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Saturday June 15th

Rediscovering Taylor Swift's '1989 (Taylor's Version)': A journey through hits and hidden gems

<p><em>Returning with “1989 (Taylor’s Version),” Swift introduces a pop masterpiece accompanied by vault tracks, offering fresh insights into her life and identity. </em>(<em>Photo courtesy of </em><a href="" target=""><em>Apple Music</em></a>)</p>

Returning with “1989 (Taylor’s Version),” Swift introduces a pop masterpiece accompanied by vault tracks, offering fresh insights into her life and identity. (Photo courtesy of Apple Music)

By Jasmine Lee
Staff Writer

Taylor Swift returns with a resounding encore, offering her latest re-recorded masterpiece, “1989 (Taylor's Version),” which not only features the iconic pop classics but also unveils a treasure trove of new additions.

The re-recorded album by Swift came out on Oct. 27. It contains 21 tracks, including 16 re-recorded tracks from her 2014 deluxe album and five unreleased, “From the Vault,” songs. 

Swift, an acclaimed singer-songwriter, is celebrated for her exceptional songwriting abilities, musical adaptability, creative transformations and substantial impact on the music landscape. As a multi-Grammy award recipient, she stands as a prominent cultural icon of the 21st century.

“1989” was originally released in 2014, with the title derived from the year she was born. The album was a departure from her country roots towards a more synth-driven 80s pop sound.

Given that Swift's re-recordings of “1989” closely mimic the original songs, my attention will be directed towards her recently unveiled “From the Vault” tracks. These tracks include “Slut!,” “Say Don’t Go,” “Now That We Don’t Talk,” “Suburban Legends” and “Is It Over Now?”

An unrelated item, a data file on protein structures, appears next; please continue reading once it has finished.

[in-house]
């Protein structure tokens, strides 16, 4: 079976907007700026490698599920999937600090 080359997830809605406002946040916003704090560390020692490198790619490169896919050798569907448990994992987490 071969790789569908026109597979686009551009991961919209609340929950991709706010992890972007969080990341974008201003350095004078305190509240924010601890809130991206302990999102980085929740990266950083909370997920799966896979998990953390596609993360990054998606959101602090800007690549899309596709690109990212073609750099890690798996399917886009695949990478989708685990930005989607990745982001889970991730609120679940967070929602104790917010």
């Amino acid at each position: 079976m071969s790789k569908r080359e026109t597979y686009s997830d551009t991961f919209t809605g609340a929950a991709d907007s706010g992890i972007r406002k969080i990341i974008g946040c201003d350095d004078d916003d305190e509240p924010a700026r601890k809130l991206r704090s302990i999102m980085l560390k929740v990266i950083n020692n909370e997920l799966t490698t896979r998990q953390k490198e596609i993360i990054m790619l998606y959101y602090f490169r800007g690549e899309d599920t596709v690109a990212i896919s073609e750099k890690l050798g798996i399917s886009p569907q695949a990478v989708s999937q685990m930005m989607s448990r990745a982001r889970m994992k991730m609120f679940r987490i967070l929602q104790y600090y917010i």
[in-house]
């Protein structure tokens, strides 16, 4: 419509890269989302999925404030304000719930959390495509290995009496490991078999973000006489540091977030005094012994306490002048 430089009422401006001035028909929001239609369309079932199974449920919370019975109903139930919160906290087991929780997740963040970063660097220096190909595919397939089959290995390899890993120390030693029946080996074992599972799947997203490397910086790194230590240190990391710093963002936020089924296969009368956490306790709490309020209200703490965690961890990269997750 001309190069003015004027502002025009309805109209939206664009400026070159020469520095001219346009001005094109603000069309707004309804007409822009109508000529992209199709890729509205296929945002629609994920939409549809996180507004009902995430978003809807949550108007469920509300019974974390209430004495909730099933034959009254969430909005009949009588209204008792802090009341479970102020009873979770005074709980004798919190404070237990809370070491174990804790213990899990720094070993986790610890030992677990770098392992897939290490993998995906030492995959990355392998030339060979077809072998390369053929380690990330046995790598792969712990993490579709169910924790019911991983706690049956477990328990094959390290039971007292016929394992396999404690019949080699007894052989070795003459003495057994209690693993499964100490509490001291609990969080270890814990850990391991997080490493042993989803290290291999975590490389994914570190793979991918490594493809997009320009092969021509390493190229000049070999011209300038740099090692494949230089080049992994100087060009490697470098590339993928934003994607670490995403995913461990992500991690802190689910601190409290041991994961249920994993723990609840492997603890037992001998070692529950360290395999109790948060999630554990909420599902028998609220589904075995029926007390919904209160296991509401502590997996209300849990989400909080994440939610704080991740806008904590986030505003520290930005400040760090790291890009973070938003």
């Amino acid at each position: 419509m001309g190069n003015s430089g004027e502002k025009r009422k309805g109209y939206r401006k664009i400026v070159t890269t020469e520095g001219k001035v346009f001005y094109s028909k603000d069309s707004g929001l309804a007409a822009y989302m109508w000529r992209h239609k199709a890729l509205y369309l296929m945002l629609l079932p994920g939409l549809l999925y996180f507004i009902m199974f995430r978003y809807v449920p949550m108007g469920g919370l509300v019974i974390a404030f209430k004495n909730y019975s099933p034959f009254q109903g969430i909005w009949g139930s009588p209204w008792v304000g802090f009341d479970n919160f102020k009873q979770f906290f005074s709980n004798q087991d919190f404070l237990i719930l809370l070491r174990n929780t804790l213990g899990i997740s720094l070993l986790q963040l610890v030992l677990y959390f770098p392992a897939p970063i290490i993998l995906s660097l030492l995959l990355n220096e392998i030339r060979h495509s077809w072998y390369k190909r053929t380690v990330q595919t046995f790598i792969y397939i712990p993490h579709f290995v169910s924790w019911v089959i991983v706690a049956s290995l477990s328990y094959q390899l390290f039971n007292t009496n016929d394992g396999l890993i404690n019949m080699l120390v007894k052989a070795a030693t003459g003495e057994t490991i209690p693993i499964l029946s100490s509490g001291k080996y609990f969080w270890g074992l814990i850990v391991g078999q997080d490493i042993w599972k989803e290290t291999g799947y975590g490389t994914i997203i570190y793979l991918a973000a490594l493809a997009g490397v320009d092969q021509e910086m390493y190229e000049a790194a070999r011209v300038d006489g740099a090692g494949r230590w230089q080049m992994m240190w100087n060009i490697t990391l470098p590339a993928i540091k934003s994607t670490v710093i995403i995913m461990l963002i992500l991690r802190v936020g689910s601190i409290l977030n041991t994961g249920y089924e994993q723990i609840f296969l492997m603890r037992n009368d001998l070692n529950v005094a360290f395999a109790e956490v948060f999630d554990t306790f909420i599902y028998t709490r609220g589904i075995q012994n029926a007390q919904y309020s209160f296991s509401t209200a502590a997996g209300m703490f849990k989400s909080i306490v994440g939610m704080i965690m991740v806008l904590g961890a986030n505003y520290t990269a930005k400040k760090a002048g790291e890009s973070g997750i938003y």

In the debut “From the Vault” gem, “Slut!,” Swift delivers a poignant lyrical narrative. Here, the verses illuminate Swift’s tumultuous tango with the media, which has wielded cutting words about her romantic journey, often painting her as a “serial dater.” It’s as if Swift tiptoes on the brink of accepting this as an inescapable facet of her life in the public eye, infusing the track with raw and resonant emotions.

In the enchanting realm of “Say Don’t Go,”, we delve into the intense desire to hold on to love, even when it seems the other has relinquished it. The verses paint a vivid tale of yearning for reciprocity. Swift masterfully weaves this sentiment into the chorus, where each word is a brushstroke on the canvas of emotion: “Why’d you have to lead me on? / Why’d you have to twist the knife? / Walk away and leave me bleeding, bleeding.”

In the lyrical-chronicle “Now that We Don't Talk,” the 19th track in the album, we embark on a journey of acceptance. It unravels the tale of navigating the shifts that follow a breakup, where communication fades into silence. The verses adopt an observer’s lens, capturing the transformation of a once-intimate connection as it navigates its course through life. It’s a reflection on witnessing these changes, but not having a say over them.

“Suburban Legends” unfolds as the next cinematic chapter in the album. It leads listeners through the poignant narrative of two star-crossed lovers striving for success beyond their humble small-town beginnings. In many ways, this narrative mirrors Swift’s journey from her Christmas tree farm roots outside of Philadelphia to the pinnacle of stardom.

Closing out the album, the final “From the Vault” track, “Is it Over Now?” delves into one of Swift’s past romantic relationships. Swift confronts this relationship with unflinching honesty and sharp wit, leaving no room for sugar-coating. She lays bare the reality, revealing how her past lover struggled to hold onto her while also casting his gaze toward other women.

Each re-recorded album release by Swift represents a significant stride in reclaiming the fruits of her lifelong dedication and hard work. Every track invites fans into her world, and the experience is nothing short of captivating. Dive into “1989 (Taylor’s Version)” and discover what many affectionately dub as a “Pop Bible.”


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